Discovery of a New Approach to Attacking HIV
By Jeffrey Laurence, M.D.
September 21, 2006—Dr. Susana Valente’s tenure as an amfAR Fellow is only halfway through, but she has already published a key paper on a novel approach to attacking HIV. Working under the mentorship of Dr. Stephen Goff at Columbia University, her article in the August issue of the scientific journal Molecular Cell describes three key findings stemming from a single body of amfAR-funded work.
First, Dr. Valente identified a small protein fragment capable of drastically reducing HIV growth within a cell without endangering the cell's ability to survive. Second, identification and extraction of this protein validated the discovery method used, which was pioneered by the Goff lab and holds great promise for uncovering other naturally-occurring inhibitors of HIV. Third, her work on the mechanism of action of this protein identified a step in the control of HIV growth that has not previously been the target of efforts for anti-HIV drug discovery, mediated by a region of the virus known as the 3'-LTR.
Valente and Goff began their work with the knowledge that HIV, like all viruses, requires normal cellular partners to enable its growth, and hypothesized that many key partners had not yet been identified. Using techniques of modern molecular biology, they first made a “library” of all 25,000 or so genes in a normal human cell. They then screened the library for the presence of any gene that might make proteins or proteins fragments that are critical for HIV's growth. Dr. Goff and other investigators, including several funded by amfAR, had already discovered and characterized several such genes as part of a long-standing amfAR research initiative targeting natural host resistance factors against HIV. Many of these genes are under active investigation with respect to development of new anti-HIV agents. The newest candidate identified by Valente and Goff is known as N-86-hnRNPU, as it was derived from the N, or amino, end of an 86 amino acid fragment of the normal cell protein, heterogeneous nuclear ribonuclear protein U. Although its precise mechanism of action will require further study, it appears to block the reproduction of HIV by preventing the export of HIV protein-encoding messenger RNAs from an infected cell’s nucleus to its cytoplasm, where viral proteins would normally be made and assembled into infectious particles.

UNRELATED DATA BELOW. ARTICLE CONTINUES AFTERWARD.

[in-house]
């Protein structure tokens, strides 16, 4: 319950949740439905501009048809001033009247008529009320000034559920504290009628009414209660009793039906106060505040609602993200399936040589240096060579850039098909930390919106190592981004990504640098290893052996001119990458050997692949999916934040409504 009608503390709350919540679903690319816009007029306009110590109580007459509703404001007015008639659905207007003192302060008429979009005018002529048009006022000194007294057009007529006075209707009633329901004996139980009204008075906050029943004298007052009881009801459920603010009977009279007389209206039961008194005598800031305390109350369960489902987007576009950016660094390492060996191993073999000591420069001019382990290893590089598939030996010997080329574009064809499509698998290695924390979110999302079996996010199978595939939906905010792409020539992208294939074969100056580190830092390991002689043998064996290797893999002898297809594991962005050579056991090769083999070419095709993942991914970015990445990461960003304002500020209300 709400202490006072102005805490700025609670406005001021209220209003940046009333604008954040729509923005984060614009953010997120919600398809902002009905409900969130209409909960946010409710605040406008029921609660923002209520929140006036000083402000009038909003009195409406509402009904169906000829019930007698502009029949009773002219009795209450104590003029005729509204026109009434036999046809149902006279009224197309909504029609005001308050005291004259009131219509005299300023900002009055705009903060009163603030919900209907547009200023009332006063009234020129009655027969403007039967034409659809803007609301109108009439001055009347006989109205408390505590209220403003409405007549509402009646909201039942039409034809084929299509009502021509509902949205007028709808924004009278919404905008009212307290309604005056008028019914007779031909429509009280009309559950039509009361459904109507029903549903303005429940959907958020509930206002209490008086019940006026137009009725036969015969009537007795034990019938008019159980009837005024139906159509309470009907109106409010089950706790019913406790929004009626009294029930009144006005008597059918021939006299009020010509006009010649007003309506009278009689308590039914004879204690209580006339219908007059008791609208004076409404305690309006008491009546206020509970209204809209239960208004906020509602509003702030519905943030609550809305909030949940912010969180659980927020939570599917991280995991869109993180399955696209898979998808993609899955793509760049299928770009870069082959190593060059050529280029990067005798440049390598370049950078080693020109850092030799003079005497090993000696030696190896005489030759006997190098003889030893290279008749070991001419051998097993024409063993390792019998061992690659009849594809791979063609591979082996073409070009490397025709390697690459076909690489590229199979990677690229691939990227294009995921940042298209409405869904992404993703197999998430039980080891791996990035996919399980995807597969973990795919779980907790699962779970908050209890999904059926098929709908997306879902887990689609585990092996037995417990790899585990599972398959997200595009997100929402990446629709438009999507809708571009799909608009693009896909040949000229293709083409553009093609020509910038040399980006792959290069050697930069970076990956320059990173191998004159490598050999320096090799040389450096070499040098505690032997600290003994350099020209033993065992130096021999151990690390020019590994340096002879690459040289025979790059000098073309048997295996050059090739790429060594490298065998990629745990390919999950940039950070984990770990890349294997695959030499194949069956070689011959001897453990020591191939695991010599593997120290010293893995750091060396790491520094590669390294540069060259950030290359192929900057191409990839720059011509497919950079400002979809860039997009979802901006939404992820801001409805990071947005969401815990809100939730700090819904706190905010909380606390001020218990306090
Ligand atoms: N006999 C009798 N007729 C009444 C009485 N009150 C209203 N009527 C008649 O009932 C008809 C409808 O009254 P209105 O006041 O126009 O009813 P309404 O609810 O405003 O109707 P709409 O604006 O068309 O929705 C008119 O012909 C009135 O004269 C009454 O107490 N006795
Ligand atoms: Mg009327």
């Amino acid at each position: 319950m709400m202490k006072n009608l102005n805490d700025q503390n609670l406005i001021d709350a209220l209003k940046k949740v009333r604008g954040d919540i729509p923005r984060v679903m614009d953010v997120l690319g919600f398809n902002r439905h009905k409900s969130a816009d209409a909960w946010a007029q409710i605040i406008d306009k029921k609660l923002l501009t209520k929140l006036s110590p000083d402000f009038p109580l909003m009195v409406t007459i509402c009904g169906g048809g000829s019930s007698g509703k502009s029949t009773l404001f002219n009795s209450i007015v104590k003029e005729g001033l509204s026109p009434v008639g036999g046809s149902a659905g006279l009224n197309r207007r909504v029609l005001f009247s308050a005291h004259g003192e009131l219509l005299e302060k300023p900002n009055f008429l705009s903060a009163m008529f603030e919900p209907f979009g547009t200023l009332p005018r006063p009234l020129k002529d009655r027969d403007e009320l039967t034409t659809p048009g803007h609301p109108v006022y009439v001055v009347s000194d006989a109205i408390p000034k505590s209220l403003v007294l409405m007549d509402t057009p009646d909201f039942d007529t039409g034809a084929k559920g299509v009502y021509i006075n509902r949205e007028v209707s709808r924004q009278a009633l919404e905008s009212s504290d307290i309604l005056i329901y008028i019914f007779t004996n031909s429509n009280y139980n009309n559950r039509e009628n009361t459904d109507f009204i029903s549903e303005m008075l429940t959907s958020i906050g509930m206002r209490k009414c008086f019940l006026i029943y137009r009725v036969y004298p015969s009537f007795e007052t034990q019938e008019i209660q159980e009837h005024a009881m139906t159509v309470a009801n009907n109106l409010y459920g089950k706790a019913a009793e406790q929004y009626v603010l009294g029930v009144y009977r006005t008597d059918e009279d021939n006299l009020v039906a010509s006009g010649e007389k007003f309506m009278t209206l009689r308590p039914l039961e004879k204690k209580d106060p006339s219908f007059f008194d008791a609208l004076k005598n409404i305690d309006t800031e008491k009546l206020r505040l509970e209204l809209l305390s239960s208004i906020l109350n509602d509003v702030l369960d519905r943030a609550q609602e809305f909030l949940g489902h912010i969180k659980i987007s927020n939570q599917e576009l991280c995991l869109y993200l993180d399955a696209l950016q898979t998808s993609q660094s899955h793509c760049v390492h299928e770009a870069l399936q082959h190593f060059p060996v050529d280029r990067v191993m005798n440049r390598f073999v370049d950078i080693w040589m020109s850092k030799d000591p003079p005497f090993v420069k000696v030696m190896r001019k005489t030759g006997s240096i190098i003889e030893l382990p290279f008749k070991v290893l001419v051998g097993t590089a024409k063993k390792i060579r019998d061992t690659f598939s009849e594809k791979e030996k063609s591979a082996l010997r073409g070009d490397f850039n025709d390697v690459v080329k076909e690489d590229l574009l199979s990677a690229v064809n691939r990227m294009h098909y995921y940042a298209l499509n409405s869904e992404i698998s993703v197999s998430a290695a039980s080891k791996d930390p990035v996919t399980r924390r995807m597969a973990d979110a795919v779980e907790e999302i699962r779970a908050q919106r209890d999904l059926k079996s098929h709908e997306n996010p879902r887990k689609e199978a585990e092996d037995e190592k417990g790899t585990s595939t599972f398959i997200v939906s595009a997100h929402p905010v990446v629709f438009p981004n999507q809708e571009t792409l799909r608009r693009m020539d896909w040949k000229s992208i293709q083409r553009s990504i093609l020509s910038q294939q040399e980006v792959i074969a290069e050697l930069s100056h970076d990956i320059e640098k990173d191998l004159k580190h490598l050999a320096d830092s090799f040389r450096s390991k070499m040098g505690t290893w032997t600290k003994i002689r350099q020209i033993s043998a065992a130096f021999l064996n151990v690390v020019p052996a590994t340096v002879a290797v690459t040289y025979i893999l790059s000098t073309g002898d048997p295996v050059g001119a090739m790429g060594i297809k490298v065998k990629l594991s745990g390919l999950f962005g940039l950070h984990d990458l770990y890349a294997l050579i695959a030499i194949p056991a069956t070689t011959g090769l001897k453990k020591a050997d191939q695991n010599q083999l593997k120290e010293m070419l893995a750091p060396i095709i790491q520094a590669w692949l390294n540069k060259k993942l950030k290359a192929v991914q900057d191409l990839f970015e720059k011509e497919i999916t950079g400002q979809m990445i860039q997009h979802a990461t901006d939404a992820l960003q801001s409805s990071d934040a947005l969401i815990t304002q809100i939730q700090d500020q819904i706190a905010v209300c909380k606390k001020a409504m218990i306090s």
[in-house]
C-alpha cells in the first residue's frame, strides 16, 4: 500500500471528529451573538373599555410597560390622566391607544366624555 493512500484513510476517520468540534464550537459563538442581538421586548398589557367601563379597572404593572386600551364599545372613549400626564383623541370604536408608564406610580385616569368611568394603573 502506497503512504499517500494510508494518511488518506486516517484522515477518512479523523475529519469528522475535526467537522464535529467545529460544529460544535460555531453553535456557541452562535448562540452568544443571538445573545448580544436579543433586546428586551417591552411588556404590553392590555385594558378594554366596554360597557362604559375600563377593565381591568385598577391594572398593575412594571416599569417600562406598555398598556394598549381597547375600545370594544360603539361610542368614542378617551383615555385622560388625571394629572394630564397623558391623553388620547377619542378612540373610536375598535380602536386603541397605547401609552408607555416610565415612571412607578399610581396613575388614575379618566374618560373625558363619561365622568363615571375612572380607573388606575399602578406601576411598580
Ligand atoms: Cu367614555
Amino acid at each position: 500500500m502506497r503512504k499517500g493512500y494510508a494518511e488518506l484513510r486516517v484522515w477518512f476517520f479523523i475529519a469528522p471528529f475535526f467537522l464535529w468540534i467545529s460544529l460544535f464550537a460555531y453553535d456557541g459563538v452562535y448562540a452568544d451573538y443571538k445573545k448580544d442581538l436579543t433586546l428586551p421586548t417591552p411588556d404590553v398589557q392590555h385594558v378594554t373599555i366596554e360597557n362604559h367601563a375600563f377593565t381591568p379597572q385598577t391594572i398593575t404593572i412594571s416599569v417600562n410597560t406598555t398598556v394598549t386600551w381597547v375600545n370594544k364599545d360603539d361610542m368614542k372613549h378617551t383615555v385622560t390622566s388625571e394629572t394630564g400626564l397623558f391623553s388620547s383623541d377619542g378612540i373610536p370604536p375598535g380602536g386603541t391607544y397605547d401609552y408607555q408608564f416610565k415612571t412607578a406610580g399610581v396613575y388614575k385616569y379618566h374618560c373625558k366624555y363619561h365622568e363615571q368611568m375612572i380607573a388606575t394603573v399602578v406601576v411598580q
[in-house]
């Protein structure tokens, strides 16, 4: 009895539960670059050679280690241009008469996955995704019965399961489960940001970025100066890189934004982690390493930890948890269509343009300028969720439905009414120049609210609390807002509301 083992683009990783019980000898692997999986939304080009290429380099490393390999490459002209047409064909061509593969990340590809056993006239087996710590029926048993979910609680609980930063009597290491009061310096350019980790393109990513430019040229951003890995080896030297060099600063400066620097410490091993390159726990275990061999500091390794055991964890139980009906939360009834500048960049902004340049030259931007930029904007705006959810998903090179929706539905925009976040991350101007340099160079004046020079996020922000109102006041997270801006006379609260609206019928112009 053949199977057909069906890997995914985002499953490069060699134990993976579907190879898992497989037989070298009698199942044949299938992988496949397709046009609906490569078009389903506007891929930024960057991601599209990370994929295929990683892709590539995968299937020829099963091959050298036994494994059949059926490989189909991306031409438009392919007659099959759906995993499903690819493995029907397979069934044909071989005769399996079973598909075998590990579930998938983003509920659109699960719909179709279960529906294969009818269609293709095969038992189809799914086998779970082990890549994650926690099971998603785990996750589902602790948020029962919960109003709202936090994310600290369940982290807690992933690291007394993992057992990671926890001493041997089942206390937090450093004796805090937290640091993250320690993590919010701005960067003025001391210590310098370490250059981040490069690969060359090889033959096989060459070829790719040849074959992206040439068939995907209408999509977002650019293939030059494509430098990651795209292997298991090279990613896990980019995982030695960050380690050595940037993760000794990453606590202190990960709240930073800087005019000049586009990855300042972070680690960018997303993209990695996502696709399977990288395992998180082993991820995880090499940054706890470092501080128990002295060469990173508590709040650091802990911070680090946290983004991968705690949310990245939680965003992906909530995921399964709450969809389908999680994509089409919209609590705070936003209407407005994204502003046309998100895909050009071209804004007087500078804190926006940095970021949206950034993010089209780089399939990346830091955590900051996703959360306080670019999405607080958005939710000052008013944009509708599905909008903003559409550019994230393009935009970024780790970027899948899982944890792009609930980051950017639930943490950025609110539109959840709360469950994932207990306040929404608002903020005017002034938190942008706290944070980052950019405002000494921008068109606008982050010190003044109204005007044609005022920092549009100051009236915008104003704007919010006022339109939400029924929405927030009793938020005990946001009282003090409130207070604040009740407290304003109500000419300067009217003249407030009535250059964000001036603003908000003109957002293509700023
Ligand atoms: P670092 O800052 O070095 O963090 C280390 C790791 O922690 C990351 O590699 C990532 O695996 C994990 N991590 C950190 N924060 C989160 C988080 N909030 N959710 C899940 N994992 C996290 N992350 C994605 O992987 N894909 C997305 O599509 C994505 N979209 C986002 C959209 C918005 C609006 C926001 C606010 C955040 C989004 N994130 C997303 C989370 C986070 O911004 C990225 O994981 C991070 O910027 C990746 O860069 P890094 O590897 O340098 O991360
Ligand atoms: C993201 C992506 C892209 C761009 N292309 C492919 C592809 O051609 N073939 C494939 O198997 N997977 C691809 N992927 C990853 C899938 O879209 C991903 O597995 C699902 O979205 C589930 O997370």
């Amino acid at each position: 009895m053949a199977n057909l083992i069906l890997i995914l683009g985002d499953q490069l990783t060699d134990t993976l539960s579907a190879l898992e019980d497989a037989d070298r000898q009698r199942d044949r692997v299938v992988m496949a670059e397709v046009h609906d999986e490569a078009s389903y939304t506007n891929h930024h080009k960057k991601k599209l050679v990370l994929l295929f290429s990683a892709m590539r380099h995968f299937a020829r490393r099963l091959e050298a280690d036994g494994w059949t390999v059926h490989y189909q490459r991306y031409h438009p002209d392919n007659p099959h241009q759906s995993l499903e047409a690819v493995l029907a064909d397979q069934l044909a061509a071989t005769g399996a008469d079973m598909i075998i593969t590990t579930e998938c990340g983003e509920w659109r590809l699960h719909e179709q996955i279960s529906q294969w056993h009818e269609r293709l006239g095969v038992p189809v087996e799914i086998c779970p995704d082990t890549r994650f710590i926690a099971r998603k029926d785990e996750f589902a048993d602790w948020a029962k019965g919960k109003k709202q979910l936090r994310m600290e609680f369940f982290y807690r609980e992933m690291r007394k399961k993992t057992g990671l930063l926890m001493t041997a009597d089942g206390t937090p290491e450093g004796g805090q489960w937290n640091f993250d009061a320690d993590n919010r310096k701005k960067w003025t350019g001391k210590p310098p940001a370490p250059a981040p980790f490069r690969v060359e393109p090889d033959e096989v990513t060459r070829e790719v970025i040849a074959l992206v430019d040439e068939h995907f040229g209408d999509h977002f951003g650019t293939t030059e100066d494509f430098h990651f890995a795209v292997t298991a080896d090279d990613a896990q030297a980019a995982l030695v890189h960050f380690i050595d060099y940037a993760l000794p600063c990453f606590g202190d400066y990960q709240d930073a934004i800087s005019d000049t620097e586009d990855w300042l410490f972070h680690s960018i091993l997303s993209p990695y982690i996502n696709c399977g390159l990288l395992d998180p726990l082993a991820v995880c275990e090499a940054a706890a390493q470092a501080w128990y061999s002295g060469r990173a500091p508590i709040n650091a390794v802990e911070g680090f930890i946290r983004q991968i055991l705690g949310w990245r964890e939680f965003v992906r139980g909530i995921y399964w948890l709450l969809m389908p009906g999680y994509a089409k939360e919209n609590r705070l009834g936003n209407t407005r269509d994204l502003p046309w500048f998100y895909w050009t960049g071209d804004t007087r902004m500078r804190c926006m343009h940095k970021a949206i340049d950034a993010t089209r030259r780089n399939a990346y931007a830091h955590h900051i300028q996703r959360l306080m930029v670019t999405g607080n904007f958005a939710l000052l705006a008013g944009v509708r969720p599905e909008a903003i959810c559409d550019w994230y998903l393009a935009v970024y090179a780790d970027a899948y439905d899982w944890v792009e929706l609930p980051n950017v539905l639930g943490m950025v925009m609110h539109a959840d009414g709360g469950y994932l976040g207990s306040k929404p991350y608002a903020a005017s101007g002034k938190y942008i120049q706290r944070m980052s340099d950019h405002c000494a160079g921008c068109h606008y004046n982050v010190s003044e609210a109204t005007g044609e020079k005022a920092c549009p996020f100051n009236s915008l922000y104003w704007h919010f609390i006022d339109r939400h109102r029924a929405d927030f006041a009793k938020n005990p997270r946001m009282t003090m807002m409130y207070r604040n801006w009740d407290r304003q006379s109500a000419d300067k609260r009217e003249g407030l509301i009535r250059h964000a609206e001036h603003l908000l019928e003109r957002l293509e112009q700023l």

Drs. Valente and Goff concluded their article by predicting that new lines of investigation opened by discovery of N-86-hnRNPU could “lead to important antiviral approaches in clinical settings.”
Dr. Laurence is amfAR’s senior scientific consultant.